27 January 2011
canvas element actually has this functionality built-in. I used this technique to generate images in my low res paint app and favicon creator. If you hate prose, then check out the bitmap generation source code directly.
A byte is 8 bits, 2^8 = 256 possible values, as you all know that's conveniently represented as two hex characters—0x00 is 0 and 0xff is 255.
'\xff' or even
'\xff\x00\x00' which can represent the RGB value for red.
'\x00' // 0 '\xff' // 255 '\xff\x00\x00' // the RGB value for red
'\x' + '00' != '\x00' // false '\x' + '00' === 'x00' // true - we can’t represent bytes this way
To create byte strings dynamically, you can use
- official definition: the fromCharCode() method converts Unicode values to characters.
- my usage definition: you give it a number from 0-255 and it returns that as a hex string
String.fromCharCode(255) === '\xff' // true - this is the way to do it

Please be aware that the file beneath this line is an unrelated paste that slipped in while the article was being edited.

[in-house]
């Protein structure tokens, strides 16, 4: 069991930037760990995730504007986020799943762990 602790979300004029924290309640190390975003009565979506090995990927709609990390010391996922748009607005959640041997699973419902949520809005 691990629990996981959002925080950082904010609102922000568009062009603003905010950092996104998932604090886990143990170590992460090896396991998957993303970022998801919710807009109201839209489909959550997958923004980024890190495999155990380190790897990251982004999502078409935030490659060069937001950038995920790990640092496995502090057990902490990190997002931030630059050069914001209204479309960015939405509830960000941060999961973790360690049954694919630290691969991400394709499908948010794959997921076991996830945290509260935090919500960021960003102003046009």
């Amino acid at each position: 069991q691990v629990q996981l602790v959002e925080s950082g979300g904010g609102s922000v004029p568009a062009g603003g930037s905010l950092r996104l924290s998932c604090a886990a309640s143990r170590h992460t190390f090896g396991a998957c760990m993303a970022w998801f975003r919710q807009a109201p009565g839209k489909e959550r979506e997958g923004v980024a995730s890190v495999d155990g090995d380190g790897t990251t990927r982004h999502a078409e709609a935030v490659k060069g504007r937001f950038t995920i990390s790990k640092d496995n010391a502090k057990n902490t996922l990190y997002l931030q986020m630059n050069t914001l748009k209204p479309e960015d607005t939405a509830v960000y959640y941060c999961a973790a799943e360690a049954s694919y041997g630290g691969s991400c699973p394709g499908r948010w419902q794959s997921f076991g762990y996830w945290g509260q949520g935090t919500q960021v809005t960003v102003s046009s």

Note: going above 255 stops producing characters that you can use as bytes, but it still produces some fun stuff, like the snowman character:
String.fromCharCode(9731) === '☃'
So to get bytes for numbers that are larger than 255, you have to break it up into chunks and do each chunk:
String.fromCharCode(value & 255); // get the last byte using a mask value >>= 8; // then shift value to the next byte
Bitmap seemed to be the simplest image format (specifically 24-bit bitmaps—24-bit, i.e., 3-bytes, i.e., RGB), there’s no compression, it’s mostly just a map of bits—I found everything I needed to know on this wikipedia page.
Bitmaps consist of a (52 byte) header that describes stuff about the file and then rows of pixel data as RGB values
Integer values are represented as little-endian (least significant byte first)
value big-endian little-endian 266 '\x01\x0a' '\x0a\x01' red '\xff\x00\x00' '\x00\x00\xff'
Bitmap data starts at the lower left of the image (and reads across rows)
Each row of the bitmap needs to be padded to be a multiple of 4 bytes (since RGB is 3 bytes, this is very common)
The data url scheme allows you to represent pretty much any media as a string.
// data:[<mediatype>][;base64],<base64_encoded_data> var src = 'data:image/bmp;base64,' + myBase64EncodedData;
The final piece of the puzzle—
btoa()—this magically converts stuff to base64, et voilà, we have an image.
var src = 'data:image/bmp;base64,' + btoa(myData);